"And then a lot of the development of the movement was done with Paul... so he's in our ear all the time. On set, in rehearsal, and then live in front of the camera, he is relaying information from Russell, from Rachel [Talalay], the director, from all sorts of people, right to our ear to say, 'Bring back a bit more of that twitch, turn yourself this way, keep the gun up, keep moving the right direction,' and things like that.

"So he's kind of a port of call middle person for relaying all the information from all the powers that be right to us to keep it looking exactly how they wanted it to look."

The Wrarth are important throughout the episode – but perhaps their most memorable scene is the 'court' scene in the carpark with David Tennant's Doctor and Catherine Tate's Donna Noble.

"That scene is one of my favourites, it's so brilliant. It was so much fun to do. It was probably one of the most challenging scenes to film ever, in terms of all the stuff I've done, because creature suits are always quite full-on physically, of course.

"So we're on the stilts, you can't really stand still in these stilts, because they're curved at the bottom but obviously, for close-ups, you need to stay on your marks and it's a lot of work to stay still. We can't see, it's very heavy, you've got no hands, you're physically doing all of that.

"And then at the same time, we have Paul in our ear giving us guidance so that we're hitting the marks and looking in the right direction. And then we're also doing the dialogue with David Tennant and Catherine Tate, which is kind of iconic to be working with them and doing this incredible scene with them, and watching them bring these characters back to life, and they're just so brilliant to watch. And everything that they do with these characters, it was fascinating to watch for myself personally – they're such refined comedy actors and they're such physical actors as well."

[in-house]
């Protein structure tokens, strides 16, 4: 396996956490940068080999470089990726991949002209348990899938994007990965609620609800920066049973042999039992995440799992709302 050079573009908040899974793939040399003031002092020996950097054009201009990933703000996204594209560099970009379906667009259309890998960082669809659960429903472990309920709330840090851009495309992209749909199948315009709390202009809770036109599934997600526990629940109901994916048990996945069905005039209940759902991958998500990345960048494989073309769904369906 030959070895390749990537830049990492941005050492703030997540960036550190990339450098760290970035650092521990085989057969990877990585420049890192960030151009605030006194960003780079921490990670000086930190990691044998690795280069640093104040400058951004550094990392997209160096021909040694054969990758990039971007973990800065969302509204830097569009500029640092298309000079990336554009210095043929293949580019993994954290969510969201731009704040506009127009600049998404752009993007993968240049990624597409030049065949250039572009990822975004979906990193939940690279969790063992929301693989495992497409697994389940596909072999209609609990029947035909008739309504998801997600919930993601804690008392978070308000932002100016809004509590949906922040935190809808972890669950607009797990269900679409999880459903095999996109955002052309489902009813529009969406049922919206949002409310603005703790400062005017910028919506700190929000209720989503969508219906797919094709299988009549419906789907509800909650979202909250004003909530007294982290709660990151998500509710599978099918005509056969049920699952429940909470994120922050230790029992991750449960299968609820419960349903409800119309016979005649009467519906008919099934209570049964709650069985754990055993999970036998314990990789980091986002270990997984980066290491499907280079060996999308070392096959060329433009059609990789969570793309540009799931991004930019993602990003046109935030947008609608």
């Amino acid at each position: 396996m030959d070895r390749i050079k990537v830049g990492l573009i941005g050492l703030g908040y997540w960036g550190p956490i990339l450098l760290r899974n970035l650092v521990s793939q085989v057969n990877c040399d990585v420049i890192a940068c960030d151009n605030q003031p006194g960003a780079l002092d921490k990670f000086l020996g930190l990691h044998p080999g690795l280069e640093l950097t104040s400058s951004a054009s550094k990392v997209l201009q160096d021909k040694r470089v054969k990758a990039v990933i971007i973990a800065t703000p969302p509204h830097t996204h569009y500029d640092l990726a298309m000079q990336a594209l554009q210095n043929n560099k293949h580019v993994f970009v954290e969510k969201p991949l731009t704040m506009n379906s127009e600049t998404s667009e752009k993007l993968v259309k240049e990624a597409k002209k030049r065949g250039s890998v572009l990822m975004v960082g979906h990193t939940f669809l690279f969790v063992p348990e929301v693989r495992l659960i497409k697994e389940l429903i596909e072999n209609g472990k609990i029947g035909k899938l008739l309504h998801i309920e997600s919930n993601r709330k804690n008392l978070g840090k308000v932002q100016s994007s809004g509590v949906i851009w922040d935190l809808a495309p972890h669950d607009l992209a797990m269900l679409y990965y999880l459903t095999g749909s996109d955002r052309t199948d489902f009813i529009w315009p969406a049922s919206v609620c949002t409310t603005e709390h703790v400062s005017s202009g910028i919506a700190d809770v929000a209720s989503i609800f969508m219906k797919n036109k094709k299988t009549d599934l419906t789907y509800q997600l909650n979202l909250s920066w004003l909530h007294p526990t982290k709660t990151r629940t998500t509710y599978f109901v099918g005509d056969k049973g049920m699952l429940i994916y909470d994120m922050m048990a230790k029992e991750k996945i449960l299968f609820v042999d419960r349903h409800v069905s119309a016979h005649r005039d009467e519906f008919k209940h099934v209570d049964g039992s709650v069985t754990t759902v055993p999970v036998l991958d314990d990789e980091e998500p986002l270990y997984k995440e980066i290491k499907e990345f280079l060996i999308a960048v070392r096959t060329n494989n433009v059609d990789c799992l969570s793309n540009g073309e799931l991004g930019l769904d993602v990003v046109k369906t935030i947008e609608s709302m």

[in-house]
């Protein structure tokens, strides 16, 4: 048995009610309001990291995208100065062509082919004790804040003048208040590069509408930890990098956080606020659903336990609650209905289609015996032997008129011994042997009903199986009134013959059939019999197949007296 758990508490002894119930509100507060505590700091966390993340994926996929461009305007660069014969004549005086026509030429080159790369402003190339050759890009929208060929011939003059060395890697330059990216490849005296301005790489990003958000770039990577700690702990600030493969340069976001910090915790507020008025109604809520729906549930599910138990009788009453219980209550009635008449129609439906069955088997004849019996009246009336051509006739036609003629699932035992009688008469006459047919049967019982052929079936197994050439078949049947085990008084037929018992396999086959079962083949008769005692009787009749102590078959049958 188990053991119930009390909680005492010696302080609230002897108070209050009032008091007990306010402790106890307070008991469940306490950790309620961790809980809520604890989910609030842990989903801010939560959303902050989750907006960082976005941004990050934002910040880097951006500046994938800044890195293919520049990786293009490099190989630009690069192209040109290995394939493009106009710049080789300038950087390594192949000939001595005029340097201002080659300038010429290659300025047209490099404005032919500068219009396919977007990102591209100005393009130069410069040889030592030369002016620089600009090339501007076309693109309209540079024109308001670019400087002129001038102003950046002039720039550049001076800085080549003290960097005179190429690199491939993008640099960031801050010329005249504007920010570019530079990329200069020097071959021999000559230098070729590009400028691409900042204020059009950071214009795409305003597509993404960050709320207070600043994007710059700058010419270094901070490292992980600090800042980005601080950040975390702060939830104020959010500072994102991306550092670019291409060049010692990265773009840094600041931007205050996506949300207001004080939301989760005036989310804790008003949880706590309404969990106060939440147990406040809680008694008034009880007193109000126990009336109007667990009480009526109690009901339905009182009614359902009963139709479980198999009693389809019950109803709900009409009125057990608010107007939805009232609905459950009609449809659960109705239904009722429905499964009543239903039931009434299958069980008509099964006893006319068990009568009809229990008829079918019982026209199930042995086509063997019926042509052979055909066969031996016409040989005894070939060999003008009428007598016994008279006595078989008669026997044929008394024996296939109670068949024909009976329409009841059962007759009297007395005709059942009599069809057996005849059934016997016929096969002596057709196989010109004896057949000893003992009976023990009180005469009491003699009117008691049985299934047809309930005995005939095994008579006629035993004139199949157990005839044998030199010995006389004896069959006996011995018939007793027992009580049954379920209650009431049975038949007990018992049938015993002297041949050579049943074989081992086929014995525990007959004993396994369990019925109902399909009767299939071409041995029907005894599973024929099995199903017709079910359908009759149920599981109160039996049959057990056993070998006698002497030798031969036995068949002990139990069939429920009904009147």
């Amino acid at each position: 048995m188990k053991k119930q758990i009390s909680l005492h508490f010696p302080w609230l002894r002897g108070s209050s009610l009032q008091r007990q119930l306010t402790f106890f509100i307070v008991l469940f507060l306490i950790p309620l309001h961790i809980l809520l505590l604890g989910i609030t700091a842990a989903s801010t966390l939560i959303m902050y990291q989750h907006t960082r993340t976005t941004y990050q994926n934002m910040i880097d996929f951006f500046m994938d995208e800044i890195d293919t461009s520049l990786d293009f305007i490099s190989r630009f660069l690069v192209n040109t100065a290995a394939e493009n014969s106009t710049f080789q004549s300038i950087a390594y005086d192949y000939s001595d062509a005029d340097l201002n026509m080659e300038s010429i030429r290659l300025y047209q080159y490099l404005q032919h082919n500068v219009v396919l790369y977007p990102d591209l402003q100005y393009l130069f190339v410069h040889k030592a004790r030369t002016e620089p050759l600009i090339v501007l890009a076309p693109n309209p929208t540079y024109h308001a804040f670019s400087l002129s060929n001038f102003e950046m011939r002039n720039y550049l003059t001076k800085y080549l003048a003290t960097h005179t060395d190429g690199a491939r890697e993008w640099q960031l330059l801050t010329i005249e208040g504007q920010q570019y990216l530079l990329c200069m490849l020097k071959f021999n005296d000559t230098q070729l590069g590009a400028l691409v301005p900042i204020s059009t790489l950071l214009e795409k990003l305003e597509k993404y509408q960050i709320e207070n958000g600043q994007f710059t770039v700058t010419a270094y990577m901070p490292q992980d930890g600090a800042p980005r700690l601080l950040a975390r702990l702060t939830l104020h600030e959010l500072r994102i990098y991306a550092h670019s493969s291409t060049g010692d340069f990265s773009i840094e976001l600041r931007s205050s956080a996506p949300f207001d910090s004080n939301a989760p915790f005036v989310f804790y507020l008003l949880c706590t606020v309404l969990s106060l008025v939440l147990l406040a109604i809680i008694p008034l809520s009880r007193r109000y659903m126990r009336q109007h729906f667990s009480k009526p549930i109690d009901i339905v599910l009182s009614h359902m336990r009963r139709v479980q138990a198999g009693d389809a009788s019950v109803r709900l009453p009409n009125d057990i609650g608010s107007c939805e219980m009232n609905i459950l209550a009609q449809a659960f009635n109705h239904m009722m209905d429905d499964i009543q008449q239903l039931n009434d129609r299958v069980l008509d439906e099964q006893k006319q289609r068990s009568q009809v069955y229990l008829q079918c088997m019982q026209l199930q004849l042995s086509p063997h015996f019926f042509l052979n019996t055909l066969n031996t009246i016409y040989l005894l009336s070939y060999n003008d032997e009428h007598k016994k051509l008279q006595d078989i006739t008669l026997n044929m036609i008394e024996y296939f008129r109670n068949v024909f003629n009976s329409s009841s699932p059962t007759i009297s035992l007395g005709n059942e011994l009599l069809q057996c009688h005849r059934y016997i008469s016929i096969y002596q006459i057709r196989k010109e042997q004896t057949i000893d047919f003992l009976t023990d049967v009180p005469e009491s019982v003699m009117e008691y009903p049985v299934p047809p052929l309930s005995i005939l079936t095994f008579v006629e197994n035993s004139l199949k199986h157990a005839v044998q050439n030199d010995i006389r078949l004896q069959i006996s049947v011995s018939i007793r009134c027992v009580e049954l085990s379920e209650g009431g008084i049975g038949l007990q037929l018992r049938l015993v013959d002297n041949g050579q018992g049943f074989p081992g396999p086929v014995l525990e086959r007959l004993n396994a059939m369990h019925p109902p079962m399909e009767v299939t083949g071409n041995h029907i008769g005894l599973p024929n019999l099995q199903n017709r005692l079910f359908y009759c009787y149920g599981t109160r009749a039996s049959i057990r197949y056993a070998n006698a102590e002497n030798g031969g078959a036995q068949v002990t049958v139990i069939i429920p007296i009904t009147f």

It's no secret that Doctor Who has a shiny new budget to go along with its new era due to a new deal with Disney Plus. But, for Strange, it's crucial that the show still embraces practical effects.

"I'm a little bit biased, obviously, because I've spent 10 years making a career out of it. But to me, I think it's vital. And I think, technology in both realms, whether we're talking practical effects or VFX and CGI, there's such exciting things in both corners. So both are incredibly exciting.

"[But] I think particularly for Doctor Who, there's something about the magic of it, that it has to be practical effects. That's what it's always been, you know, from the Daleks and before. Again, in my opinion, this new episode and this new era coming, even though there's a new budget, and it's a new era, and it's 2023, and there's new technology, it's kept a sense of that real Doctor Who charm."

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Doctor Who continues on Saturday (2nd December) at 6:30pm on BBC One. Previous episodes are available on BBC iPlayer and on BritBox – you can sign up for a 7-day free trial here.